He quickly dries off and storms into Declan’s room, angry. “Declan!” he shouts, and his brother simply quirks an eyebrow at him, the jerk.
“What? Too stupid to take a shower on your own?” Declan asks him, with a bored tone. At sixteen, Declan always says he’s bored of the Barns, bored of spending all his time with his dorky little brothers, but since their father won’t let him live, he makes sure that everyone is as miserable as he is.
Well, mostly Ronan.
“No, idiot! You know we’re not supposed to write on each other’s skin! So don’t write on mine!” Ronan says, looking around for something to throw at his stupid brother. He settles for a rubber and throws it at the other’s head.
Declan avoids it and looks at his brother with a look of utter confusion. “Why would I ever write on your skin? What the fuck?”
“I don’t know, because you did it!” He says, uncovering the numbers and showing them to his brother with a look of triumph.
Declan watches him for a moment and then furrows his brows. “That looks like a number. A telephone number.”
Ronan, who has never needed a phone in his entire life, looks at his brother with confusion. “Why did you write that on my arm?”
Declan sighs, shaking his head. “I didn’t, you idiot. That’s not even how I write my 4s.”
Ronan blinks and then looks at his own skin and thinks uh, that’s right. Actually now that he’s looking at it, it doesn’t look like the calligraphy of any of his family.
“Then who wrote it?” he wonders, out loud.
Declan sighs, as if Ronan is so stupid that he’s actually hurting, and then says “Your soulmate, you idiot.”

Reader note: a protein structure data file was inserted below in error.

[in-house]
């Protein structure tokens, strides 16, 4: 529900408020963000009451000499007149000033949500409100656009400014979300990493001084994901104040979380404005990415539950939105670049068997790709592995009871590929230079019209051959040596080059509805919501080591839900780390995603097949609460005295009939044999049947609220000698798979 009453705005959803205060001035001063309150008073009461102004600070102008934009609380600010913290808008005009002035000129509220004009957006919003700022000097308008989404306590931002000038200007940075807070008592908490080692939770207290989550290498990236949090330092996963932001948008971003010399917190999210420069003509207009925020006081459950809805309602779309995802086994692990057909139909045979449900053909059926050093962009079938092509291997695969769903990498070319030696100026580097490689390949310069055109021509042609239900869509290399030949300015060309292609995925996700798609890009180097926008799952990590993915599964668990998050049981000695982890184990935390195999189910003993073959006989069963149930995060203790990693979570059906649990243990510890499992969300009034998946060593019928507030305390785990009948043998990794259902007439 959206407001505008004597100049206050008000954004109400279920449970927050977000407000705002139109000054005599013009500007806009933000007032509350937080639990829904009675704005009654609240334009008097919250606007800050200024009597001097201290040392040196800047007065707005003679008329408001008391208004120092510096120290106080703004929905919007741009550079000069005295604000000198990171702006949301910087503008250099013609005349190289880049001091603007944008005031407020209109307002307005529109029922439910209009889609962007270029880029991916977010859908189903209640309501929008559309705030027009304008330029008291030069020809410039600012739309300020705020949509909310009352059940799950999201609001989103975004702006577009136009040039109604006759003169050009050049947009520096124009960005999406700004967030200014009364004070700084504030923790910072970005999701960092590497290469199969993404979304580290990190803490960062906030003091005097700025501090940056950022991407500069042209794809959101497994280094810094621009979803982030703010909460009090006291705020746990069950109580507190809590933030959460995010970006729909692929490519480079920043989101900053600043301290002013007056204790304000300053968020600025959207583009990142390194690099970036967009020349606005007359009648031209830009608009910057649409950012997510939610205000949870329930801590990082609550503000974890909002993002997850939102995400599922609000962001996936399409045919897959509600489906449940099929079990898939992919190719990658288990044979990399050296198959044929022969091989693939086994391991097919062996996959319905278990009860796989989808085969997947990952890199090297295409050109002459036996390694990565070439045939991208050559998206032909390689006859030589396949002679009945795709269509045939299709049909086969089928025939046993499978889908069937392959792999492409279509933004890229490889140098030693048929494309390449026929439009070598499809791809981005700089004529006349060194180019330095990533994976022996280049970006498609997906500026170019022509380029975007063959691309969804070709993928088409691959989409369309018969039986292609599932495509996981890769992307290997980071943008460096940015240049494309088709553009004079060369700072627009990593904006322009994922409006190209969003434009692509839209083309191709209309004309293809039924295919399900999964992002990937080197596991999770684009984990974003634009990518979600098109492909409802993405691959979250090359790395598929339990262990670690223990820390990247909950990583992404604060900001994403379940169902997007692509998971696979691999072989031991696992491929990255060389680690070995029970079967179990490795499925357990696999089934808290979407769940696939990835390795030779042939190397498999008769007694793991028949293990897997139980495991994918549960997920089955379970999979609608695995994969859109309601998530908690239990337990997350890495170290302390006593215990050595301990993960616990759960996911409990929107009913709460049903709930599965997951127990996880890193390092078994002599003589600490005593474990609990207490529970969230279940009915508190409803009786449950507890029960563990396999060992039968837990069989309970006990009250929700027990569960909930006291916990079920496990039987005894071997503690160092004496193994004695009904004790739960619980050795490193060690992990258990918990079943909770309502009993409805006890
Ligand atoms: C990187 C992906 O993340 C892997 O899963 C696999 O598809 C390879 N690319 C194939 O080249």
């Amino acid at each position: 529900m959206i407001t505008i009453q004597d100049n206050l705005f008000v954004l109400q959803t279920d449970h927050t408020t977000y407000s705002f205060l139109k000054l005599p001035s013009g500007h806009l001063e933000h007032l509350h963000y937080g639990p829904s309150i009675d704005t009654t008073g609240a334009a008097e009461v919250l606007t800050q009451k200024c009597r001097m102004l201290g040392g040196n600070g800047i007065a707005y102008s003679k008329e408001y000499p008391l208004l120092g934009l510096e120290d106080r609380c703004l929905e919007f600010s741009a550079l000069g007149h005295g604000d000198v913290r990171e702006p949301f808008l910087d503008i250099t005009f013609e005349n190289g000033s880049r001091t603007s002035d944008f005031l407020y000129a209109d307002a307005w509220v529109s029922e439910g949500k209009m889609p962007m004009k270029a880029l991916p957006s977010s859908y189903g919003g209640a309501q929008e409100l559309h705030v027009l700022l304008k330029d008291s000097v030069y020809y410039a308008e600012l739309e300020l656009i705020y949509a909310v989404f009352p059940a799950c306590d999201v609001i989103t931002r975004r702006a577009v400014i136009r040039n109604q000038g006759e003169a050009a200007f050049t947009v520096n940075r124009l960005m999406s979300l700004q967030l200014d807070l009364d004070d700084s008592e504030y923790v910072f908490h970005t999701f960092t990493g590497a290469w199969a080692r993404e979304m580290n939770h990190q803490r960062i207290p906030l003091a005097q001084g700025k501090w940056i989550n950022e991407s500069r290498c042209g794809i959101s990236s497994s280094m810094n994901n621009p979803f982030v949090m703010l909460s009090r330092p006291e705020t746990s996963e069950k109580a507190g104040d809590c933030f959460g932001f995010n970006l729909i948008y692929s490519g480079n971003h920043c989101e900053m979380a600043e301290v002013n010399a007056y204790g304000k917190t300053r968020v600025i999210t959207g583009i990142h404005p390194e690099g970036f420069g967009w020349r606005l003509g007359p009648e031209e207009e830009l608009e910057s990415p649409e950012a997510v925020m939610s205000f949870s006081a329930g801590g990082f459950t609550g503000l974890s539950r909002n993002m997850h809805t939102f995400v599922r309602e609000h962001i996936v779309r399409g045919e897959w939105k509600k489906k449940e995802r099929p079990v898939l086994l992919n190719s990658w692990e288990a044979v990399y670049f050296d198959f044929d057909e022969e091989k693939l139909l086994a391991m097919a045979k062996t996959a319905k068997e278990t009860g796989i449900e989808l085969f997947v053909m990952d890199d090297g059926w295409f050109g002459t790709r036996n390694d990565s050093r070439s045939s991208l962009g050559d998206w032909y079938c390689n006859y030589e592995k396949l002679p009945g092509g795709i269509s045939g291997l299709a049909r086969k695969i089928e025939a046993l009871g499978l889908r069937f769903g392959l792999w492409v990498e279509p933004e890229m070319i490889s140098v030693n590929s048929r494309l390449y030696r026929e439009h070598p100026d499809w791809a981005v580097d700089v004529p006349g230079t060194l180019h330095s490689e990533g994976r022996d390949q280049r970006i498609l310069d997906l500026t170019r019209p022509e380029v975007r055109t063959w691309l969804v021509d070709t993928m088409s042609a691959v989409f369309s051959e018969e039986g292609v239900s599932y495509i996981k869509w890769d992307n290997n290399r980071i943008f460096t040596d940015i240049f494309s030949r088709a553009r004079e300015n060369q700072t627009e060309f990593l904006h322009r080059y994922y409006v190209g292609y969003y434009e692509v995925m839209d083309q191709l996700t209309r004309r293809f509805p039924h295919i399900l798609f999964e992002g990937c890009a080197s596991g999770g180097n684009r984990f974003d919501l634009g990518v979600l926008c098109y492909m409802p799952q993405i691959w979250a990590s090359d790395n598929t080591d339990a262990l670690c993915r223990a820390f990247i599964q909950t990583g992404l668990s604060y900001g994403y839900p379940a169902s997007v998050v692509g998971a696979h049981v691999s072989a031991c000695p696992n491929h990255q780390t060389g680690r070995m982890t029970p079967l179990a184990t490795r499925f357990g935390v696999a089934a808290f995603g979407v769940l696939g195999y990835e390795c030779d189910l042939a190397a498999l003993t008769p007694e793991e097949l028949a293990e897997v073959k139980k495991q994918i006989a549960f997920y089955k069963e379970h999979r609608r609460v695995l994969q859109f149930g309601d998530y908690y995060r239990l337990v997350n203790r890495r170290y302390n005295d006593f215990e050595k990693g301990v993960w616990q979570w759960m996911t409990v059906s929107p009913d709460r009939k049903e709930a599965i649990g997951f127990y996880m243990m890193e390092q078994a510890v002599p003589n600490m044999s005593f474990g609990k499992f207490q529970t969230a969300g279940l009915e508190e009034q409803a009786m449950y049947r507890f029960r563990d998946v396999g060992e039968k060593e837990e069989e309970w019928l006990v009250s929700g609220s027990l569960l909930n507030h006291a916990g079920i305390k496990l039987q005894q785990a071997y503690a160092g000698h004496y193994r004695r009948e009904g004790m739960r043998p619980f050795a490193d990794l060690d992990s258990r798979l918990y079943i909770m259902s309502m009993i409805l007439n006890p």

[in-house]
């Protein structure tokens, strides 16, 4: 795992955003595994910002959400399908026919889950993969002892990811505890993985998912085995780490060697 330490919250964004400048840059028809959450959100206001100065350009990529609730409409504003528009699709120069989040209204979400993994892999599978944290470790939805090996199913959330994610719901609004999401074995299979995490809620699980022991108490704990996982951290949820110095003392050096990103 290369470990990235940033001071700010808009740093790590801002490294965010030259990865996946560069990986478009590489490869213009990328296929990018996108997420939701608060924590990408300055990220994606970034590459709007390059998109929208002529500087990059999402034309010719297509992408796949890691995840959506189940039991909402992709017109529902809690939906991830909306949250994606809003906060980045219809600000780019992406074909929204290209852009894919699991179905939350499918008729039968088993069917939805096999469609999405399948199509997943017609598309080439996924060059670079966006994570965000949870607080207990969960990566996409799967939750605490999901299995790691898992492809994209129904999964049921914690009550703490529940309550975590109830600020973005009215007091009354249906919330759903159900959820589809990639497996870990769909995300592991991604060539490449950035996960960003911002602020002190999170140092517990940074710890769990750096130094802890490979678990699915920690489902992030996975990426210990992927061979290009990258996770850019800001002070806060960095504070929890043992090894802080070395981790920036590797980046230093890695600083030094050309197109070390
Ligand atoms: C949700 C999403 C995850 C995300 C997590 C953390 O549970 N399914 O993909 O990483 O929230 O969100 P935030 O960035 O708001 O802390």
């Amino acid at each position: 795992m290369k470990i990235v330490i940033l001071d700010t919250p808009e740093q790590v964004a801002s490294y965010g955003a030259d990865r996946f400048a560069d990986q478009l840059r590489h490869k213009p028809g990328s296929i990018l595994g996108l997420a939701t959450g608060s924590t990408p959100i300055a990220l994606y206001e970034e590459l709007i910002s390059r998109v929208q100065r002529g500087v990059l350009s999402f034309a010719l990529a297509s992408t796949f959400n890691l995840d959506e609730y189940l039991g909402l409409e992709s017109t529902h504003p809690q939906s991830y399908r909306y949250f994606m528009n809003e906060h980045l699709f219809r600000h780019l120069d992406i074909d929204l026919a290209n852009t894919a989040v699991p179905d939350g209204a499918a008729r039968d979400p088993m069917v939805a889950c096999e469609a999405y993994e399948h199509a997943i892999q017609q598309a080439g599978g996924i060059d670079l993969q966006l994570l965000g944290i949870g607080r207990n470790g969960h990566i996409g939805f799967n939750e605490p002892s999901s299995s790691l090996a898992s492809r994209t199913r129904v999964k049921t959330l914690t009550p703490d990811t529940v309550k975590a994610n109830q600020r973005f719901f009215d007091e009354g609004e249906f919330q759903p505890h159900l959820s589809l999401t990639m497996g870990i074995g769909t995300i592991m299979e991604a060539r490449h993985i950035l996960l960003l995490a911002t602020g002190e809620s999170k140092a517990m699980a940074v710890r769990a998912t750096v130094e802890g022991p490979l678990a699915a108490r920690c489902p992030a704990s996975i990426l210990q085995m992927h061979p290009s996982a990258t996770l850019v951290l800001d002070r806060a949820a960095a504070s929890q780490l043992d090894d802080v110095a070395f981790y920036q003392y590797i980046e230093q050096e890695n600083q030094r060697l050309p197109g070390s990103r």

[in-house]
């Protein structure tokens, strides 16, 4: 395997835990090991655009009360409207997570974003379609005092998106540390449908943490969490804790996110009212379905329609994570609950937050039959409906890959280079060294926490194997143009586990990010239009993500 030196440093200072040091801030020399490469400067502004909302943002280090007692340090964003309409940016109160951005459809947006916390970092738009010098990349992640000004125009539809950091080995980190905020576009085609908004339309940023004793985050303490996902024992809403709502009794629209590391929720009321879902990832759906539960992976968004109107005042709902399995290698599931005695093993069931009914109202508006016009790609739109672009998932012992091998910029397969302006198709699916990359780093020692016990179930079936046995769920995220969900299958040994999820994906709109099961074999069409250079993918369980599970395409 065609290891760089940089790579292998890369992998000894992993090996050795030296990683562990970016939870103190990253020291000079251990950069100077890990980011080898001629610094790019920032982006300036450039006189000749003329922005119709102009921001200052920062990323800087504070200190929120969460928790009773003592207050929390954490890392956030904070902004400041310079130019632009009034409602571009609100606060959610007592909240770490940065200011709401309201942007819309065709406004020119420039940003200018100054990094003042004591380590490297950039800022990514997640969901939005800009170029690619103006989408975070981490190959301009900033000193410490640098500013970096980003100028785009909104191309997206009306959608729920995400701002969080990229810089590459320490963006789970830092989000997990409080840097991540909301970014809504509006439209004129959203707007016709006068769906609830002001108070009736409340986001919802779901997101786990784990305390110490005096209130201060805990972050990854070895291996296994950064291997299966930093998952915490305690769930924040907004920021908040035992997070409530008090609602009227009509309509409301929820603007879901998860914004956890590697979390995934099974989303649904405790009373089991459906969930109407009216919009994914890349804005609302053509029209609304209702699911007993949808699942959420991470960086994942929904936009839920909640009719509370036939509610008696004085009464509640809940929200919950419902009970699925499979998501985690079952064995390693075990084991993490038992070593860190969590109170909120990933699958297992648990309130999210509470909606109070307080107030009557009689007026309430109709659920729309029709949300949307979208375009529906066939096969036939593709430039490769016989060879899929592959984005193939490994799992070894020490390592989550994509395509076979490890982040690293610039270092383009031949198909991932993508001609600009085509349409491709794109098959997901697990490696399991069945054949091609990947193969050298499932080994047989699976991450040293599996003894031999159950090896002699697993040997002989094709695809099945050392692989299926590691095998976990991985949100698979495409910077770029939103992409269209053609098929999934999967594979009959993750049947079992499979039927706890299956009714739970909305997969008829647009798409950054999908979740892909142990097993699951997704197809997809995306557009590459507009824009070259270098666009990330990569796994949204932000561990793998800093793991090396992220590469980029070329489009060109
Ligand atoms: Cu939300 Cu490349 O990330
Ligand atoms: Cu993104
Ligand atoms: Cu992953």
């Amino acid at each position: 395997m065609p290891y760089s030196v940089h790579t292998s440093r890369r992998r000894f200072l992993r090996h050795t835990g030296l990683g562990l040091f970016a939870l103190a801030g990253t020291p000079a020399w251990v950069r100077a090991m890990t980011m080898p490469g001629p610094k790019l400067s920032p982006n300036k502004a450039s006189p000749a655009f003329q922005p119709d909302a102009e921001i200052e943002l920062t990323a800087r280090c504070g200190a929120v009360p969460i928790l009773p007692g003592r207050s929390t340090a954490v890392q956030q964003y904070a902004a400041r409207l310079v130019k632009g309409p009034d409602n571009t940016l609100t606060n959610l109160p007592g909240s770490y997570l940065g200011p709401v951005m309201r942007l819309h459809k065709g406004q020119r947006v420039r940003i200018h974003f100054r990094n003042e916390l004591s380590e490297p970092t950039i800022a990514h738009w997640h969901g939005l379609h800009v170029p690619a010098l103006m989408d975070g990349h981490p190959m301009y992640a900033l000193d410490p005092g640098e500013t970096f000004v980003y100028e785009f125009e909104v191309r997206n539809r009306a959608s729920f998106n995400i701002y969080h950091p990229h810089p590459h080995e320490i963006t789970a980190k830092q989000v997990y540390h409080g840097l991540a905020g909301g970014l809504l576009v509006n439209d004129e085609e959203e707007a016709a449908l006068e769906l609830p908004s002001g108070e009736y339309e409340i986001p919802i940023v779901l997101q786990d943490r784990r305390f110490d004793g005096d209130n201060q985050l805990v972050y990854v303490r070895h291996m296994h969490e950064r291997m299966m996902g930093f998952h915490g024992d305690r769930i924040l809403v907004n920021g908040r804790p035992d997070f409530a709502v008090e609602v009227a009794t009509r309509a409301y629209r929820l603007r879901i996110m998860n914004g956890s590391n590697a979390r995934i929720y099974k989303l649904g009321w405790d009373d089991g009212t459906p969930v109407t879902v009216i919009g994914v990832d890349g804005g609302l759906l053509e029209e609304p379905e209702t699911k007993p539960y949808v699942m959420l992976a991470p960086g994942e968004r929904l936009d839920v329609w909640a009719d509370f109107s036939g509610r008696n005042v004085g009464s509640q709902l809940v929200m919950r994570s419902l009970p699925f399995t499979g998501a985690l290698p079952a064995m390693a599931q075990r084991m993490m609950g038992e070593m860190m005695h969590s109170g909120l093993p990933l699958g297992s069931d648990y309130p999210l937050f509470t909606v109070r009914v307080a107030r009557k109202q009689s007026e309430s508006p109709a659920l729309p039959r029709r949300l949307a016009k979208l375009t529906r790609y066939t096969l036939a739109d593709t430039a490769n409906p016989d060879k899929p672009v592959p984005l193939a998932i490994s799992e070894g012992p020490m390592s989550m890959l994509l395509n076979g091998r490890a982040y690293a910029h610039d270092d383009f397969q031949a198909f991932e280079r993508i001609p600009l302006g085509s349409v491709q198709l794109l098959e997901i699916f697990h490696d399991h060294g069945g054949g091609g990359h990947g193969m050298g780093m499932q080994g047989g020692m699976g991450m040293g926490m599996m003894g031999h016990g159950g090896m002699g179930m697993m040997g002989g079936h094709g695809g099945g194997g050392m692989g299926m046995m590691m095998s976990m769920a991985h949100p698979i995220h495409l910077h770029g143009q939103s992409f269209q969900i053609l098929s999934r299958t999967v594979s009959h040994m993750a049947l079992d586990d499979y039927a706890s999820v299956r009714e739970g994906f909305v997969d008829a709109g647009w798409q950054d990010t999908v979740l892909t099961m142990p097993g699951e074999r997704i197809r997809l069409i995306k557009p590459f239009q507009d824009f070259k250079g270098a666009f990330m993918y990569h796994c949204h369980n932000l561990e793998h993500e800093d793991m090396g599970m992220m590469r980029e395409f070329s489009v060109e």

Ronan blinks. Then blinks again. “What?”
“Why do you think dad doesn’t want us writing on our own skin? Because the magic would send it directly to our soulmate, and of course the same thing happens if they write on their skin,” Declan explains, long suffering. “Seems like your soulmate didn’t receive the same warning we did.”
Ronan doesn’t know how he feels about this entire thing. He doesn’t think he can wrap his head around the concept of magical numbers appearing on his skin, let alone a soulmate. Still… why is this supposed to be a secret?
Shouldn’t a soulmate be a good thing?
“I…” he stops, looks at the numbers again and then at Declan. He doesn’t know what to do.
Declan smirks and shrugs. “Wait until dad knows, he’s going to flip.”
“We don’t have to tell him,” Ronan says, “I mean it probably won’t happen ever again.”
Declan watches him with amusement.
It happens again. And again.
Fortunately it’s always in places that are easily hidden, almost as if his soulmate was trying to keep the writing a secret as well.
Ronan is glad for that, but Declan becomes insufferable. He always tries to look for writings on Ronan’s skin and pesters him day and night. The problem would be easier to deal with if he could lie, but Ronan hates lying and Declan knows it well.
So every time Ronan avoids the question, his brother knows that he’s just avoiding telling him yes.
It’s becoming increasingly annoying. Especially because his soulmate has apparently started counting days or some other shit. The first day Ronan finds a 1, the one after the 1 has been deleted and a 2 is in its place and so on.
Until after the tenth’s day nothing appears and Ronan thinks that maybe he’s finally safe when the next day the count starts again from 1.
It happens three times before Ronan finally loses his patience and writes just under the 1: What the fuck are you counting?
He doesn’t really expect a response, even if he’s curious. He was mostly annoyed at Declan and at his soulmate when he wrote that. Maybe, he thinks, this will make his soulmate stop writing.
That night, he looks at his own hand and while his own writing is still there, he sees that the number has been cleaned up.
Adam never thought he could have a soulmate, after all no one does anymore. There’s no more magic in the world, killed or hidden away in another plane of existence.
He doesn’t write on his own skin often because his father doesn’t like it, but he never thought there was any harm in doing it.
It’s why he’s started marking the days between a beating and the next on his arm. It helps him keep track of his father's mood and it’s… a physical reminder. Something to keep him grounded when he loses his focus.